If you want to incorporate intermittent fasting into your lifestyle and wonder if intermittent fasting is just skipping breakfast; this post will explain the oh-so-vague “it depends” answer you’ll get when you search or ask the experts.
When I first began intermittent fasting, back in 2009, I asked this same question to my then nutritionist who oversaw my intermittent fasting protocol with my physician.
Intermittent fasting isn’t as much about what you eat but when you eat.
First, you should consult a licensed medical physician before jumping into intermittent fasting. IF isn’t for everyone, and therefore, it’s something to discuss with a licensed professional.
The purpose of this post is to give you a simplified version of the fasting process from my experience; it is not to provide any professional/medical advice.
Skipping Meals vs. Intermittent Fasting
Skipping meals is not recommended while practicing intermittent fasting safely. When you skip a meal, you typically reduce the caloric intake for the day. With this, you also give your body less of the nutrition it needs to function optimally; this includes at a macro level (protein, carbohydrates, fats) and at a micro level (vitamins, minerals, and other essential nutrients found in food).
When intermittent fasting, you eat the same amount of foods you would normally eat in a smaller time frame (your eating window). For example, if you want to follow a 16:8 intermittent fasting routine, you will eat all your meals in the 8-hour eating period and fast (not eat) the other 16.
I can see how this might be confusing when starting out since, for example, you might have a noon to 8 pm eating window. Because you break your fast at noon, this might leave you wondering “what happened to breakfast?”
Well, you can still eat scrambled eggs and toast at noon, a salad and soup at 3pm, a snack at 5pm and dinner at 7pm -all while providing your body with a variety of foods it needs. More about what foods to break your fast with here.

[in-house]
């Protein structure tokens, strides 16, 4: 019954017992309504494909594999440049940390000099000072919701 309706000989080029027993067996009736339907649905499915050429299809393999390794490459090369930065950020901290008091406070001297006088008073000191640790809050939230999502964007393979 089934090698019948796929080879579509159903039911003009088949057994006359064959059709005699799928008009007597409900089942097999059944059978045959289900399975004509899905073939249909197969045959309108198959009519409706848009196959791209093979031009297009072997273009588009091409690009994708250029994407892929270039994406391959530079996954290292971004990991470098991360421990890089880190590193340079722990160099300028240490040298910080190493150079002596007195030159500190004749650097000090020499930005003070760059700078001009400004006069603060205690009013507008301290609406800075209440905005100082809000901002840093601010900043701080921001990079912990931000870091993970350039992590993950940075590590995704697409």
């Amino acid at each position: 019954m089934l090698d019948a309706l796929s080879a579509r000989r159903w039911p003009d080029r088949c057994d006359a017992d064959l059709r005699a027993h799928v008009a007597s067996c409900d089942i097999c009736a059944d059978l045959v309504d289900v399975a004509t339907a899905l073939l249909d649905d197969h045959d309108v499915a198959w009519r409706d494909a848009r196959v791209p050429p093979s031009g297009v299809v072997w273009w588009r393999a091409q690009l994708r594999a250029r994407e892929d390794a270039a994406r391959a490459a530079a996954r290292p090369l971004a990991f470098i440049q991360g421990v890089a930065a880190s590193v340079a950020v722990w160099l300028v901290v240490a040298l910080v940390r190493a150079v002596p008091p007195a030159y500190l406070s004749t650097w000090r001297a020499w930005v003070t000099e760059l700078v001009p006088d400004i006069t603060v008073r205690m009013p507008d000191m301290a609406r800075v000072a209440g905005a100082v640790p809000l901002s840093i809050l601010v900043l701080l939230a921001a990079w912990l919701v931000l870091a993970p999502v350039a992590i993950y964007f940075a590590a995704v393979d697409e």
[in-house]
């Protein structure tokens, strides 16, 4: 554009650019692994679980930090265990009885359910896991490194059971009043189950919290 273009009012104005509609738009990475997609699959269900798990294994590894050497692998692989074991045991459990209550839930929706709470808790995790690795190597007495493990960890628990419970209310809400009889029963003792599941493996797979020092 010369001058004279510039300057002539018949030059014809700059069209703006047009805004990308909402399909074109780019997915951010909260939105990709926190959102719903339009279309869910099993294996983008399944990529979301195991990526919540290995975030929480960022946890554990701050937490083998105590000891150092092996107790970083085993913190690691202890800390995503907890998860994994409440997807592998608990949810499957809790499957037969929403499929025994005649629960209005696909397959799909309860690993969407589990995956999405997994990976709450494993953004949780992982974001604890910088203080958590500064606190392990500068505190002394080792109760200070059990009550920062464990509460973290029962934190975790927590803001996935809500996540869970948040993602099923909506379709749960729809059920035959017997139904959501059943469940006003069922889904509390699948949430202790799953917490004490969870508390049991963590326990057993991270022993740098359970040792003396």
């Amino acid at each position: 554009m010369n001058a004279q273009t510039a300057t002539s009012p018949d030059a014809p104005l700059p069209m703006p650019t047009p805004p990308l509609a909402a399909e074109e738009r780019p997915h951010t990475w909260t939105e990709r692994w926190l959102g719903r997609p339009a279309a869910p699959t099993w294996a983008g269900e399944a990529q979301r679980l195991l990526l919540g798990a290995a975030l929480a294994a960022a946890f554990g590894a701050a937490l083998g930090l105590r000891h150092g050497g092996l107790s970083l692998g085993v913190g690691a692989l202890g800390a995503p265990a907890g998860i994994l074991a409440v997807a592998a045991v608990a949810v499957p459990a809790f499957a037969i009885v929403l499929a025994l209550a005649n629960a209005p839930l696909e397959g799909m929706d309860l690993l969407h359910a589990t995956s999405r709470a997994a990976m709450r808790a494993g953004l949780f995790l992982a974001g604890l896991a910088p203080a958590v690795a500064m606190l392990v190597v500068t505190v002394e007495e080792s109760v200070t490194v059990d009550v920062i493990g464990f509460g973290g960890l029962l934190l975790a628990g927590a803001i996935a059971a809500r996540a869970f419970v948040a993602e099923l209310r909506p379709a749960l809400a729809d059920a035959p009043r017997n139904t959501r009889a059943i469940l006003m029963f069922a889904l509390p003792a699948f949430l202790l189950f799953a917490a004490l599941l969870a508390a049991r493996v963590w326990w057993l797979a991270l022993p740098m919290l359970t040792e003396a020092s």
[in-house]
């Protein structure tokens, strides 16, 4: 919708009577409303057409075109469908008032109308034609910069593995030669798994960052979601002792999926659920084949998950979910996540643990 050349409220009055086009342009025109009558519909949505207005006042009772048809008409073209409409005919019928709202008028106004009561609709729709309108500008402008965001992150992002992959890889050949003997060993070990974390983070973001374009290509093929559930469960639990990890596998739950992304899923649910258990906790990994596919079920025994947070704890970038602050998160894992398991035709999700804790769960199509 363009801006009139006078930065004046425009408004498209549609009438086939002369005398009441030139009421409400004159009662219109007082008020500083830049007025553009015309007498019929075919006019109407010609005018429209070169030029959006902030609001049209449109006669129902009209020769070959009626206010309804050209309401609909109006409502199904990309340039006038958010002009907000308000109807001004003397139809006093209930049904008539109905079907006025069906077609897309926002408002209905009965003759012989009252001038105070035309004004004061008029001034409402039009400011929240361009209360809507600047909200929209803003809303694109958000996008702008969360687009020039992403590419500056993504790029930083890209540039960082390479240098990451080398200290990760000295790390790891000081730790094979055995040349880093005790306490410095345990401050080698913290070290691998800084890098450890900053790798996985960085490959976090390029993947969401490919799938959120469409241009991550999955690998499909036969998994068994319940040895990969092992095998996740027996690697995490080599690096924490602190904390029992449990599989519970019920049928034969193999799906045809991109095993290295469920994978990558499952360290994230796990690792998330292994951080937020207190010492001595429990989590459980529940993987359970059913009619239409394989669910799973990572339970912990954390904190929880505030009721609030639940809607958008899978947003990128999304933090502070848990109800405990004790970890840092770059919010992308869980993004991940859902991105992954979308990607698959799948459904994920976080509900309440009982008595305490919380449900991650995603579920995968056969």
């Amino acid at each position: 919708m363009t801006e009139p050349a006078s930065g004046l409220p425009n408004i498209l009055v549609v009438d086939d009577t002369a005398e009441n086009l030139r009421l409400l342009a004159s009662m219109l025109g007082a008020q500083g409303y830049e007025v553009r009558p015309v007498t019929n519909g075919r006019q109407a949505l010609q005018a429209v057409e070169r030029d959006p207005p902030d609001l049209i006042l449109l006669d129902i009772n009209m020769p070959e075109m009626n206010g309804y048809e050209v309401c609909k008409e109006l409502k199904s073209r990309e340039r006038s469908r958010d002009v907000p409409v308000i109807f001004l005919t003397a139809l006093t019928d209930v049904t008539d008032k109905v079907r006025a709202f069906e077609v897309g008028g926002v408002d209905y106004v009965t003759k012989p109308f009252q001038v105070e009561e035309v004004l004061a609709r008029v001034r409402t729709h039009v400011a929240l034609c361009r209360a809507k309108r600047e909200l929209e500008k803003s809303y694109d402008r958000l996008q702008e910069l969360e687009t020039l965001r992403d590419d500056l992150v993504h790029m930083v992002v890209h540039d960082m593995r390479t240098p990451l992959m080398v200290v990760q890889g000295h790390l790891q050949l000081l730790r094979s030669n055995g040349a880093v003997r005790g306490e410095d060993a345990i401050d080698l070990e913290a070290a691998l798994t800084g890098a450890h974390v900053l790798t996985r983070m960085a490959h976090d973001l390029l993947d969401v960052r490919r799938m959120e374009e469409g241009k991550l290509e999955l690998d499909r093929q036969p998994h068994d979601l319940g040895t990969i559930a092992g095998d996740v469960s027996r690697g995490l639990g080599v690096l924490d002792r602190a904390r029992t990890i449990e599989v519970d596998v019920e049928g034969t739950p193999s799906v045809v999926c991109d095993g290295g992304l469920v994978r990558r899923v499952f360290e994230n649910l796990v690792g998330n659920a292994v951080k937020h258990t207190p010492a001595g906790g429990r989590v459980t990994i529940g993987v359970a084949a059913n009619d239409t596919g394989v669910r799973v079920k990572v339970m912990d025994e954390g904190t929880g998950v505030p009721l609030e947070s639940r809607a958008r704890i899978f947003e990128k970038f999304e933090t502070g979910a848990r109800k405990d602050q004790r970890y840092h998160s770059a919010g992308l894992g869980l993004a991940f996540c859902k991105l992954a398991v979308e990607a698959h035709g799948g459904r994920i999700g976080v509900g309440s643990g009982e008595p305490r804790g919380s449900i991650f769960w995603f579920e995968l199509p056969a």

Skipping Breakfast or Dinner
Skipping breakfast or dinner when intermittent fasting can lead to reduced energy and a general feeling of sluggishness –a common complaint when people begin their intermittent fasting journey.
Skipping meals deprives your body of nutrition which your body needs to give you energy. Skipping dinner can lead to feeling hungry in the middle of the night and reducing your quality of sleep.
Some people choose to “skip breakfast or dinner” to make their cut-off times. While it’s usually ok to do occasionally, it’s not a good idea to practice often.
The best way to make sure you don’t need to skip meals and you feel the benefits from intermittent fasting is to plan your meals.
Related: Intermittent Fasting PDF Meal Plan
Intermittent Fasting Schedule
The best way to not skip meals is to choose an intermittent fasting schedule that fits your lifestyle best. Whether it’s a 12-hour, a 16-hour, or an 18-hour fast; there is a schedule that can be incorporated into your lifestyle.
Instead of cramming your already busy lifestyle into a strict intermittent fasting schedule, think about how intermittent fasting can fit into your average day without major disruption.
If this is the beginning of your intermittent fasting journey; check out the Intermittent fasting eBook; a complete guide to intermittent fasting for women with a meal plan and recipes to help you get started.
Intermittent Fasting for Women
If you want to dive deeper, I’ve created a book with everything you need to know about intermittent fasting & a 1-week meal plan so you know exactly what to eat during your eating windows. Check out my Intermittent Fasting Guide here.